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Japan: Nijo Castle

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Nijo Castle > Japan > Asia

[Visited: November 2015]

As I approach the outside of Nijo Castle, I see a sturdy wall made of large, rectangular bricks across a wide moat. There is no need to conquer the castle anymore: buying a ticket gives you a passage through the eastern gate, Higashi-otemon. Walking around a corner brings me to the karamon, a special type of gate used in various kinds of buildings in Japanese architecture. This one is richly decorated: gold and bright colourful scenes painted on a black background, with remarkable woodcarving as well. Inside, I come to a courtyard, actually the Honourable Carriage Approach, surrounded by carefully cut trees. I take off my shoes, and enter Ninomaru Palace. Inside are four chambers with a display of fine screen paintings. Nijo Castle was constructed in the early 17th century as residence for the Tokugawa shoguns.

Picture of Nijo Castle (Japan): Inner moat with defensive walls protecting Honmaru Palace

Once outside, I walk past a pond with man-made islets, yet another example of Japanese garden design, and continue to the inner moat which I cross to get to Honmaru Palace. Apart from some traditional buildings with decorated roofs and Honmaru Garden, I climb the donjon at the southwestern side of the square palace grounds. It gives great views over the inner garden and beyond, and I retrace my steps to the bridge again, and walk all around the inner moat. Strangely enough, I am the only one: all the other plenty visitors cross the bridge on the western side to exit Honmaru Palace. Too bad there are storage buildings and it is not allowed to walk up to the moat, because that would give great views up the walls of this 19th century castle.

Picture of Nijo Castle (Japan): Richly decorated karamon through which you can reach Ninomaru Palace

When I reach the western bridge of Honmaru Palace, three Japanese schoolboys approach me and read questions from a booklet. It turns out they have to practice their English, and interview me by painstakingly reading texts from their booklet. I wonder if they actually understand my answers. When they are done, they give me a present in a beautiful Japanese paper bag - it is this kind of interaction that I love in Japan. I walk the northern side of the Nijo Castle grounds to Seiryu-en garden, designed by a famous Japanese garden designer Kobori Enshu. It is indeed a remarkable example of garden, with small stone bridges over an irregularly shaped pond with stone lanterns amidst the boulders and sharply cut shrubbery. At the east side, I visit the gallery with some original paintings - most of the the ones in Ninomaru Palace are copies. I cannot resist the temptation to have another look at the karamon before leaving Nijo Castle and walk from the tranquillity of the castle grounds to the bustle of Kyoto outside.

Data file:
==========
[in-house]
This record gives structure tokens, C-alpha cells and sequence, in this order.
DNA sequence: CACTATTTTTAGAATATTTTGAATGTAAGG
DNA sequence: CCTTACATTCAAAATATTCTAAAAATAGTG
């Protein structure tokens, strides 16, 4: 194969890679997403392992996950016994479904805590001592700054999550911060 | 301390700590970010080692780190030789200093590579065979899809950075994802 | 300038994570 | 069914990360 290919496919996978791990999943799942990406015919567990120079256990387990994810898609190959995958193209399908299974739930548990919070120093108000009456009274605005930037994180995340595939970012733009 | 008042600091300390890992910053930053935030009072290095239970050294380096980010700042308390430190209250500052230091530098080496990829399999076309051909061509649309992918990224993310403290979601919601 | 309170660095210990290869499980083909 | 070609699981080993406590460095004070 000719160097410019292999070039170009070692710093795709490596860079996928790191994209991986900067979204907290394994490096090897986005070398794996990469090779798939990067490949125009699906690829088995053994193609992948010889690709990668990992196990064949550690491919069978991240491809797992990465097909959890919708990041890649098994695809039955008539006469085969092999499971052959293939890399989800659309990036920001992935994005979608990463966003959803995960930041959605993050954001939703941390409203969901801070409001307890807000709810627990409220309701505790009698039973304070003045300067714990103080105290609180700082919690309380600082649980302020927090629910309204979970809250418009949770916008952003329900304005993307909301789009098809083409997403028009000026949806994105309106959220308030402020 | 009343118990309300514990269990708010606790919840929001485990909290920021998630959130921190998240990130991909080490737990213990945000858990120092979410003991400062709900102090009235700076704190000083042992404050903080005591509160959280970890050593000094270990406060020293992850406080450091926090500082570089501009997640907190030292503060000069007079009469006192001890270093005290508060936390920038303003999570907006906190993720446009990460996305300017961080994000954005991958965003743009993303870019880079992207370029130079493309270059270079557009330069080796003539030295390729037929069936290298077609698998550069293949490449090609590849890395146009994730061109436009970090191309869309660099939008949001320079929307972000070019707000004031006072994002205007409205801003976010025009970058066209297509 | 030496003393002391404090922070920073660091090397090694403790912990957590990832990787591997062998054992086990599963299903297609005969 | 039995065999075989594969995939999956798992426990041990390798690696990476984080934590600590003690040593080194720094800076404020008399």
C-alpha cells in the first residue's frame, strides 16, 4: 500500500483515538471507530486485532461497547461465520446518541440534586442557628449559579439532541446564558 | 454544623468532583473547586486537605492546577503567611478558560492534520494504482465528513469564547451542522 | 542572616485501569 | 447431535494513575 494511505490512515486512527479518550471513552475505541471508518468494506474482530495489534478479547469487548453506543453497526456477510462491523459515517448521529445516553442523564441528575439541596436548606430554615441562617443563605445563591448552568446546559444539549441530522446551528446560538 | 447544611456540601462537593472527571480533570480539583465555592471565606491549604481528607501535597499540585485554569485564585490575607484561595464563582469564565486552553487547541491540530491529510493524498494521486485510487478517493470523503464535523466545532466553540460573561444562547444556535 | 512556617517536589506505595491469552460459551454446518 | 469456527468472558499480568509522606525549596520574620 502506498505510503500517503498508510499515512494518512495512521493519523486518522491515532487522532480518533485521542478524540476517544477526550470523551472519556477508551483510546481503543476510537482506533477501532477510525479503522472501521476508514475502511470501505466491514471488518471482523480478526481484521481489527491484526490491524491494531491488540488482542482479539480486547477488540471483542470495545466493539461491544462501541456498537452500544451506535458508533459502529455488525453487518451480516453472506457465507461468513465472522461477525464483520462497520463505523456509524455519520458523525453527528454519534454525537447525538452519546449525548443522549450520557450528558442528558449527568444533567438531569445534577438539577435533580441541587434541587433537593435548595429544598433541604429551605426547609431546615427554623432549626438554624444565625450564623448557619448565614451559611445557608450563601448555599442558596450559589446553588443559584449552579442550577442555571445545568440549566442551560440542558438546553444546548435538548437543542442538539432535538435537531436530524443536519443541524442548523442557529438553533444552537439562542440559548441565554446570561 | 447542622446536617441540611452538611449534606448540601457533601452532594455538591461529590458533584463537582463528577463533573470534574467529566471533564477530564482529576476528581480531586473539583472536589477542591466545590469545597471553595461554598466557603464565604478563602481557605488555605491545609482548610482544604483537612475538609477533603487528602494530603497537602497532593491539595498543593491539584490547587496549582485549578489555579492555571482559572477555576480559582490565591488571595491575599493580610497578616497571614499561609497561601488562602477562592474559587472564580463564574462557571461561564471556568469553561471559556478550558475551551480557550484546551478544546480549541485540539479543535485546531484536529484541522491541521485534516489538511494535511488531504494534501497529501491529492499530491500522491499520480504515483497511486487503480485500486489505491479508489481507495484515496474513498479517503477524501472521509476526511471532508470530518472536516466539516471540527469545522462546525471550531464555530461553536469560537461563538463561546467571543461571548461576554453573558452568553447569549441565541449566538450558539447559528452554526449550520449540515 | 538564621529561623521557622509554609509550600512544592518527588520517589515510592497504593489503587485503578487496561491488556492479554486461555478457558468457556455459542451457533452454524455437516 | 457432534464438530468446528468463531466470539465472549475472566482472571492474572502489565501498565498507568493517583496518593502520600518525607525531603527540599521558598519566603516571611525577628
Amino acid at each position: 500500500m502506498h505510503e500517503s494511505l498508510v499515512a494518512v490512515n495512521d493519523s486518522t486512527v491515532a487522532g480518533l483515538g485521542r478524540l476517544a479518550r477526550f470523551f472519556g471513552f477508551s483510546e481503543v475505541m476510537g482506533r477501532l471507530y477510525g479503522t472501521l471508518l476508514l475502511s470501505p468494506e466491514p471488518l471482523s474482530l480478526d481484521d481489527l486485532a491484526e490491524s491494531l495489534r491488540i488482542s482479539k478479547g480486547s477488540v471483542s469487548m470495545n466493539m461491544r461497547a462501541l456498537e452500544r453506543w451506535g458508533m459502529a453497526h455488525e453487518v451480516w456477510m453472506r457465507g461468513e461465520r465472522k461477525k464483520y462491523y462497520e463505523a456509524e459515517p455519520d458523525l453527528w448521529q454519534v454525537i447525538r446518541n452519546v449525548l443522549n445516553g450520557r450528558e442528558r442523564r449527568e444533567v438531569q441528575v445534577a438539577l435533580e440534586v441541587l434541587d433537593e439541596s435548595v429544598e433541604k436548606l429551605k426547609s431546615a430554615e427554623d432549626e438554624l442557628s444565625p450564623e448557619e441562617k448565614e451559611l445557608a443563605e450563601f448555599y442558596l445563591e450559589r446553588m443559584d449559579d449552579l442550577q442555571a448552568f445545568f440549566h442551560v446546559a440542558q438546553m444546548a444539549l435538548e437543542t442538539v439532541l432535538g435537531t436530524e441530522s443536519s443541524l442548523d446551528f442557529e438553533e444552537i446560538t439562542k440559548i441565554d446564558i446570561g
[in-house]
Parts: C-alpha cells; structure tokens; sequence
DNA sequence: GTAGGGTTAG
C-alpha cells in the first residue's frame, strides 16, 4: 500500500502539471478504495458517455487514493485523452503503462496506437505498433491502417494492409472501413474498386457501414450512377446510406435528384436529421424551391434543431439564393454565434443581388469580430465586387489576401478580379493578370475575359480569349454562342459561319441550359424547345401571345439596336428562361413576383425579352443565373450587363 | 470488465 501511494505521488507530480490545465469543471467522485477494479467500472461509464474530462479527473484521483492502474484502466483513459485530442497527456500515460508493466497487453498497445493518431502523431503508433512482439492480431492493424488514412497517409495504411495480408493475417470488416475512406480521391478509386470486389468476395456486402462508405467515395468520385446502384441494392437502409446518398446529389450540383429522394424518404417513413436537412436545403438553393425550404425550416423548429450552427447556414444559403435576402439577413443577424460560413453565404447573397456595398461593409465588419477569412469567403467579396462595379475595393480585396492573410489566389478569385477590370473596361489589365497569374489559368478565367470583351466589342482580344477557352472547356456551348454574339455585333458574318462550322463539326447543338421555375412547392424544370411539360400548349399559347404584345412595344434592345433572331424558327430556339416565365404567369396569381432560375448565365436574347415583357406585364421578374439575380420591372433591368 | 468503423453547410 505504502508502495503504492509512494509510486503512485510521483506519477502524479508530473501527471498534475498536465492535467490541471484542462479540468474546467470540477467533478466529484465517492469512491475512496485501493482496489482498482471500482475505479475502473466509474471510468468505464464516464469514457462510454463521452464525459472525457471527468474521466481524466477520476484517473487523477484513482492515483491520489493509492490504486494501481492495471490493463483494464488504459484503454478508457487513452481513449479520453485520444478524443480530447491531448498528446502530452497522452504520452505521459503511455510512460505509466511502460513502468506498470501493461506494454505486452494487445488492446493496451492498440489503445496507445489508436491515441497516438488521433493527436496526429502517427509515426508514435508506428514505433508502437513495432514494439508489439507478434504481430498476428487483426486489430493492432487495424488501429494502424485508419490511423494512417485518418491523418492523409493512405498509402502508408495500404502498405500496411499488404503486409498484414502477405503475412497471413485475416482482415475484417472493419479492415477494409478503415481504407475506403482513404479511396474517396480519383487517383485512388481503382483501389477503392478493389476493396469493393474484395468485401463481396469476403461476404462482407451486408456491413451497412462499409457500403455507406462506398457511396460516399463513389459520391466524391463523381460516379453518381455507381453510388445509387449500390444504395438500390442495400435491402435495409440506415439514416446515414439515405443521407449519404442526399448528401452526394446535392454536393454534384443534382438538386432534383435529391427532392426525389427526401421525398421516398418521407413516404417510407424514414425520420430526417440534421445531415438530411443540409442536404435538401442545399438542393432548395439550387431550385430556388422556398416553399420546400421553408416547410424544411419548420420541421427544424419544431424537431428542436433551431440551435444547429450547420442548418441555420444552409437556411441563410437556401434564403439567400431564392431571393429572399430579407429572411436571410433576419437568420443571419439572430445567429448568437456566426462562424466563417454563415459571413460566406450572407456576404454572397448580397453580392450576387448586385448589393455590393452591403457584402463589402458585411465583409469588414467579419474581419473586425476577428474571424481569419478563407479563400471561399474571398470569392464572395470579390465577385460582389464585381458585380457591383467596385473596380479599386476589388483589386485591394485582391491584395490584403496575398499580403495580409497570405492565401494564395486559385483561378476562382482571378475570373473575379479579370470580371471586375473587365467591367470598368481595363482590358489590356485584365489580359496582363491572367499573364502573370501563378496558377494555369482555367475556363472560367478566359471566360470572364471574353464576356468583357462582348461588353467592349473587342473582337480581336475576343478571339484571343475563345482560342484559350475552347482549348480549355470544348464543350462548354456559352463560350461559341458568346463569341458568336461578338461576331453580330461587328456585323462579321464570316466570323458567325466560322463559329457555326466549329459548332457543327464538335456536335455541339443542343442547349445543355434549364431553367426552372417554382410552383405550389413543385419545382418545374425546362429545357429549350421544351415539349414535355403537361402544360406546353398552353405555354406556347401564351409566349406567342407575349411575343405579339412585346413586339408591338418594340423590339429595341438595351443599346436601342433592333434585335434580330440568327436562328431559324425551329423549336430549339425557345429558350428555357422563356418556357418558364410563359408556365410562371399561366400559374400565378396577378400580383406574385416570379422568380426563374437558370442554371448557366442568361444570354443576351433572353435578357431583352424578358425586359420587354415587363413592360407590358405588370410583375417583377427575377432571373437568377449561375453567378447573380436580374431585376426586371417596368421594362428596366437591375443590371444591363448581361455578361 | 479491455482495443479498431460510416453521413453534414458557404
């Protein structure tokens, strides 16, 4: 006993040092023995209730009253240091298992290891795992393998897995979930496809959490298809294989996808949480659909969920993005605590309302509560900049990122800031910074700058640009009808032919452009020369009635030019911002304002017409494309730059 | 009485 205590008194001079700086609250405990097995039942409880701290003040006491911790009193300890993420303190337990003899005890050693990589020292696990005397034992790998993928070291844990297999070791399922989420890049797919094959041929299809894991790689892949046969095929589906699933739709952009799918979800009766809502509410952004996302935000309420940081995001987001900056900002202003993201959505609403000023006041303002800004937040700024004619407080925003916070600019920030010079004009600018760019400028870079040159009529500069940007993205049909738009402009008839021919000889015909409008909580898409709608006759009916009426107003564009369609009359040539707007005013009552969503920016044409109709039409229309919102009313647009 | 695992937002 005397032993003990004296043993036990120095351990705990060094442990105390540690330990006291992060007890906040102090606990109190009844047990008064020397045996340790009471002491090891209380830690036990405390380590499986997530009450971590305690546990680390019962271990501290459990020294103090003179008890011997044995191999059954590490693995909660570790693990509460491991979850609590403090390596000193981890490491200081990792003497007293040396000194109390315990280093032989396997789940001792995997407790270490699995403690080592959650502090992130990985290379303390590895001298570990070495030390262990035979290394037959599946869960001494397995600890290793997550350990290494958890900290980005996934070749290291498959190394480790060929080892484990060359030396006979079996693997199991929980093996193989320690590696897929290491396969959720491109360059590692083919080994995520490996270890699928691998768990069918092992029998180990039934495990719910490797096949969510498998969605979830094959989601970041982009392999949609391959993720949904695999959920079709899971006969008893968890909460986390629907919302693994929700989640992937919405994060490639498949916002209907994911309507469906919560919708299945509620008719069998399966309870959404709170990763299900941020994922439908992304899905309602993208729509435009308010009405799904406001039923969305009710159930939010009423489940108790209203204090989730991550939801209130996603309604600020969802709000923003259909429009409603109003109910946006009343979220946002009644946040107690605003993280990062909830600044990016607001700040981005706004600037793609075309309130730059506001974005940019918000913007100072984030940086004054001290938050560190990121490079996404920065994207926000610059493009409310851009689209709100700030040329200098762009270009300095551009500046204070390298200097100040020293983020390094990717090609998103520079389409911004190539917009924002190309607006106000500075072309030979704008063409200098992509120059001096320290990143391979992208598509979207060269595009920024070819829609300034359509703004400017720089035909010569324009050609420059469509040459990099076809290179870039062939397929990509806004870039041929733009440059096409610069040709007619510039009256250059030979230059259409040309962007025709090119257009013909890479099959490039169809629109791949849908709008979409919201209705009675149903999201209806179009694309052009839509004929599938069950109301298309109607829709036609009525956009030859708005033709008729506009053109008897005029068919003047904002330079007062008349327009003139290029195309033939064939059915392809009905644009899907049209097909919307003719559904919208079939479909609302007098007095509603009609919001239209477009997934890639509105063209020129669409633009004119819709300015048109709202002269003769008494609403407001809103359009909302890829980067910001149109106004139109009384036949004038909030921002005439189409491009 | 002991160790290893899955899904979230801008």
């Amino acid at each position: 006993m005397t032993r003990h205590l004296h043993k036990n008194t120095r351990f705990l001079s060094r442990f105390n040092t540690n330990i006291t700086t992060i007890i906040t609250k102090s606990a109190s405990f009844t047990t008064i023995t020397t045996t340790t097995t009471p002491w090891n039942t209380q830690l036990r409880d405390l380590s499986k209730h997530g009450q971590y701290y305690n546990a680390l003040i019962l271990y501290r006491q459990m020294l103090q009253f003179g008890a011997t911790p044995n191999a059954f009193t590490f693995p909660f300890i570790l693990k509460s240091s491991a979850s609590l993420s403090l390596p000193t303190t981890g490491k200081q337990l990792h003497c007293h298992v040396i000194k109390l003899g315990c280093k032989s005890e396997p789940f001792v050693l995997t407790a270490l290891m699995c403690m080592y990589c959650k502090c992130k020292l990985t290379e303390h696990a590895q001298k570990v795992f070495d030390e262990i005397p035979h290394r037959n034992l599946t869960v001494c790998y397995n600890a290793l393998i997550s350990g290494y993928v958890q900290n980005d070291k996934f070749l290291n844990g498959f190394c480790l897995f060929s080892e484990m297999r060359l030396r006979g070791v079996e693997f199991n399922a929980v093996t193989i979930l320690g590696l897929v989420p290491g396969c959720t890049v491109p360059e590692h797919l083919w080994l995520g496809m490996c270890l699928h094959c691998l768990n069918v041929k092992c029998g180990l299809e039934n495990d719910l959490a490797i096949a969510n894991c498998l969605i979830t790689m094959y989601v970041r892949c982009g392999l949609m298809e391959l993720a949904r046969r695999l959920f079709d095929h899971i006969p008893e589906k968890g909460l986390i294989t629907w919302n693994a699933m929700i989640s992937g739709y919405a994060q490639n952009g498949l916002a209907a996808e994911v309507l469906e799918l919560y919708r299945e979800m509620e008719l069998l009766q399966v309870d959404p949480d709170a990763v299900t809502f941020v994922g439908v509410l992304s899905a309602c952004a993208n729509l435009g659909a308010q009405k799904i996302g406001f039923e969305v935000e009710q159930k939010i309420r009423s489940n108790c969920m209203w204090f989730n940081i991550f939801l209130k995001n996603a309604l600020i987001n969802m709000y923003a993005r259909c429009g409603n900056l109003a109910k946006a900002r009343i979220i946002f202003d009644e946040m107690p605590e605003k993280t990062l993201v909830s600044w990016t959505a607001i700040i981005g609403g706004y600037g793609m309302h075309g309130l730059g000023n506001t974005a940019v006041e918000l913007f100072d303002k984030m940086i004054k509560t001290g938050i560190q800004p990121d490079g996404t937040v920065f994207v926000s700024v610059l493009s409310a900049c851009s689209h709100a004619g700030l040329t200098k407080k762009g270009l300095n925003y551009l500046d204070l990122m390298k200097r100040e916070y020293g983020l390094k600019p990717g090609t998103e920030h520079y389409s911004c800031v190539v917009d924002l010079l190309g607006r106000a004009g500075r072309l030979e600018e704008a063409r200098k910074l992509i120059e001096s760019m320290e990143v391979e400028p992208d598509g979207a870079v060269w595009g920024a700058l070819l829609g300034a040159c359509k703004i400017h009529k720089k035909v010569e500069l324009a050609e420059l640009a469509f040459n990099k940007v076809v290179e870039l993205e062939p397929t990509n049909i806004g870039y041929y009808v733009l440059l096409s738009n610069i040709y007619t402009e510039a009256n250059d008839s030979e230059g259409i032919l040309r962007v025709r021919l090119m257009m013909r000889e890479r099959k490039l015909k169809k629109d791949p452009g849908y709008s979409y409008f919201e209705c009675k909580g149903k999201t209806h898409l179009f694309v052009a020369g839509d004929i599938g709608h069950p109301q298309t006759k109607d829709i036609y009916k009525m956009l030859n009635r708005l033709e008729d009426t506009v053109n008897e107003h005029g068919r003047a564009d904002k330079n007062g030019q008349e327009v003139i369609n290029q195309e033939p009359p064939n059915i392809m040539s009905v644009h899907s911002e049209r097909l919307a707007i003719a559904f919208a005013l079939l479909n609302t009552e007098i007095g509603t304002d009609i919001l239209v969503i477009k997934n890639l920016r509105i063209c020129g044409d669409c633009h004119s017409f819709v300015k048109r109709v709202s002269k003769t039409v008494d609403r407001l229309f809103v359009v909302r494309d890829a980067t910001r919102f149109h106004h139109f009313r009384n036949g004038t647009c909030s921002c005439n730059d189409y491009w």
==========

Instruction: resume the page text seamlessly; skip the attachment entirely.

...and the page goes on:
Picture of Nijo Castle (Japan): Meticulously maintained Seiryu-en garden of Nijo Castle grounds
Picture of Nijo Castle (Japan): Detailed view of Seiryu-en garden with stone lantern
Picture of Nijo Castle (Japan): Quiet corner of Nijo Castle complex near Seiryu-en garden
Picture of Nijo Castle (Japan): Tall trees over the northern gardens of Nijo Castle complex
Picture of Nijo Castle (Japan): Detail of one of the many doors of Nijo Castle
Picture of Nijo Castle (Japan): Close-up of roofs at Ninomaru Palace
Picture of Nijo Castle (Japan): Bridge spanning the inner moat at the west side of Honmaru Palace
Picture of Nijo Castle (Japan): Traditional building behind trees in Honmaru Palace complex
Picture of Nijo Castle (Japan): Open field with traditional buildings inside the Honmaru Palace of Nijo Castle
Picture of Nijo Castle (Japan): Gate at the southern side of the inner moat of Nijo Castle complex
Picture of Nijo Castle (Japan): Looking up the south-eastern corner of Nijo Castle from the outside of the complex
Picture of Nijo Castle (Japan): Trees in autumn colours in the Green Garden of Nijo Castle
Picture of Nijo Castle (Japan): Donjon and inner moat of Nijo Castle, surrounding Honmaru Palace

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